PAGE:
I am severely dog-deprived. I smile at every canine within yards of me and pat any whose companion humans give me permission.
Today I accidentally happened upon a blog post someone wrote about the loss of her pup. She included a video of him, in his prime, singing what she assured us was “Happy Birthday to You.” It made me weep.
My grandnephew and his fiancée have a dog that might well have been a disaster. Much to our dismay, they acquired him from a pet store, where he’d spent the first six months of his life in a crate.
But he is now a wonderful, lovable mush, nicely trained, and I would dognap him in a millisecond if I could get away with it.
I’ve heard that rescued dogs are aware of their good fortune and express their gratitude with good humor and special devotion. I don’t know whether there’s science behind this claim, but I choose to believe it.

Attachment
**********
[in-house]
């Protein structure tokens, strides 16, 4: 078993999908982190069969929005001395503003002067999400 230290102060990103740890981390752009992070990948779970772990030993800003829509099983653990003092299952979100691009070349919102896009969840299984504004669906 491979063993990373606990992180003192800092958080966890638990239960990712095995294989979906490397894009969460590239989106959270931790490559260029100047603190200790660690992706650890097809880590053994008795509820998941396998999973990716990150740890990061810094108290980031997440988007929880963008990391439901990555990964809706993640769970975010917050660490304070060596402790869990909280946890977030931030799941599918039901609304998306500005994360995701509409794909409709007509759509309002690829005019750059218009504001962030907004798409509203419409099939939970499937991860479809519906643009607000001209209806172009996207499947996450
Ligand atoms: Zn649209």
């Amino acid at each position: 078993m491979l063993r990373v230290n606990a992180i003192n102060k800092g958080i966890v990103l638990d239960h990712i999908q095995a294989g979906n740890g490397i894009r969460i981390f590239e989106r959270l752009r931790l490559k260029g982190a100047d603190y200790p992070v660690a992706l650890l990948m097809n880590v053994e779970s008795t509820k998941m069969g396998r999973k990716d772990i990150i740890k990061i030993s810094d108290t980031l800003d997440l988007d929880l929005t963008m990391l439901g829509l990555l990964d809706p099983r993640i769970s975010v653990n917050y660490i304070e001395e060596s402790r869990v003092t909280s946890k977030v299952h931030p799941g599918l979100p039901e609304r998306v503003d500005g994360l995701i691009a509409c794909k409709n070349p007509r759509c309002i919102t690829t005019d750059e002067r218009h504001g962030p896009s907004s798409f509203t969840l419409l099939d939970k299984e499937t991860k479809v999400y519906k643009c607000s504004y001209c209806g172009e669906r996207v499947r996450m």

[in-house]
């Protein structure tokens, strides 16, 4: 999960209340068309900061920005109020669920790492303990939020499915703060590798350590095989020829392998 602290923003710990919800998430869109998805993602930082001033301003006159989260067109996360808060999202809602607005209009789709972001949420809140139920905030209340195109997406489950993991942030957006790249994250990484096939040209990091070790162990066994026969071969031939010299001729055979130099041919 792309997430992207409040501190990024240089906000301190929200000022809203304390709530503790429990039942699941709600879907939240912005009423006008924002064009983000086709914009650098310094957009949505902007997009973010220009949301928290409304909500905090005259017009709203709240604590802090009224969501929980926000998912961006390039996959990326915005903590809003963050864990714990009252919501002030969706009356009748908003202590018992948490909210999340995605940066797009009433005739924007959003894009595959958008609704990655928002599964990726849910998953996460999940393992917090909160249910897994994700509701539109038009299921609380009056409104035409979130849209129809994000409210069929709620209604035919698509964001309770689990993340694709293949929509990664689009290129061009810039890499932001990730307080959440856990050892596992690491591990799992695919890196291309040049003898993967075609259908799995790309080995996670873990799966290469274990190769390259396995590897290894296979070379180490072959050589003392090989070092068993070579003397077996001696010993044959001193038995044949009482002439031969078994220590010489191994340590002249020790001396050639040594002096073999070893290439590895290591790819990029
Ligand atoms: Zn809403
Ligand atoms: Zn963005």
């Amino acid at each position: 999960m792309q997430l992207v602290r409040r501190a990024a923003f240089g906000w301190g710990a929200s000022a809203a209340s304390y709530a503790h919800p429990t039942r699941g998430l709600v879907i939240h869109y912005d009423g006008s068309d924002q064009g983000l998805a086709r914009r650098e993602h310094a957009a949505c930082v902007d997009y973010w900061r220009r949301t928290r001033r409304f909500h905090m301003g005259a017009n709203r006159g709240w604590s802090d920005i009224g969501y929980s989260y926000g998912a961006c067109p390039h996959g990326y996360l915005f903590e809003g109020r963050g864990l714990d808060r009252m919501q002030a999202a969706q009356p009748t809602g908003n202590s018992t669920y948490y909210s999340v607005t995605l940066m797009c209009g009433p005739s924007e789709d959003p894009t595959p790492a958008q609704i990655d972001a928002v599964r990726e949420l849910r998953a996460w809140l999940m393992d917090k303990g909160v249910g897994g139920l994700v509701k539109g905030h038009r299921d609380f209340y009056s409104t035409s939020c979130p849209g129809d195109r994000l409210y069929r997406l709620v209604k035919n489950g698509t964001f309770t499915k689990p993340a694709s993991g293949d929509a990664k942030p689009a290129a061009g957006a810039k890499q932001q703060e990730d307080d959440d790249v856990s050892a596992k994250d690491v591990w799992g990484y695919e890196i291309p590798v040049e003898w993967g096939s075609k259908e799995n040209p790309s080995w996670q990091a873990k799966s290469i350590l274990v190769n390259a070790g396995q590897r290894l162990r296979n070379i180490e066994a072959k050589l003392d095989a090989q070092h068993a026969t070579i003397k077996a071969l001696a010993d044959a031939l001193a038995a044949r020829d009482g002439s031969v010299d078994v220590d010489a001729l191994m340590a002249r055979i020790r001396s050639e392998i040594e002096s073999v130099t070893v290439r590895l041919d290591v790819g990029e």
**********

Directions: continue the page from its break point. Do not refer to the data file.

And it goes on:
(I’ve learned, though, that there are clear exceptions. Please bear with me here.)
I do have two wonderful granddogs, as well as a lovely grandcat, but they are not within the daily/hourly stroke-and-cuddle distance necessary for my fixation.
Are you wondering why I don’t have a dog? My husband, himself a dog aficionado, is emphatic that our fourth dog was our last. To some extent, this is a body-clock-based dispute. He is an early riser who hits the gym daily before 7 am. I am, well, not.
He maintains that adding the walking and feeding of a dog to his morning routine simply isn’t feasible. I have promised I would arise early, care for this soon-to-be-beloved being, and go back to sleep.
Although he is not seriously hard of hearing, this affirmation has fallen on deaf ears.
In fact, his resistance is based, at least in part, on our experiences with dog #4—a caramel-colored rescue shipped up from the Carolinas that had the sweetest face and warm brown eyes.
But we ignored what we later realized was a warning sign from our first meeting with Lexi. She was fine with me, but she barked at my husband—a lot.
The adoption folks assured us it was because of his hat. He removed it. She persisted.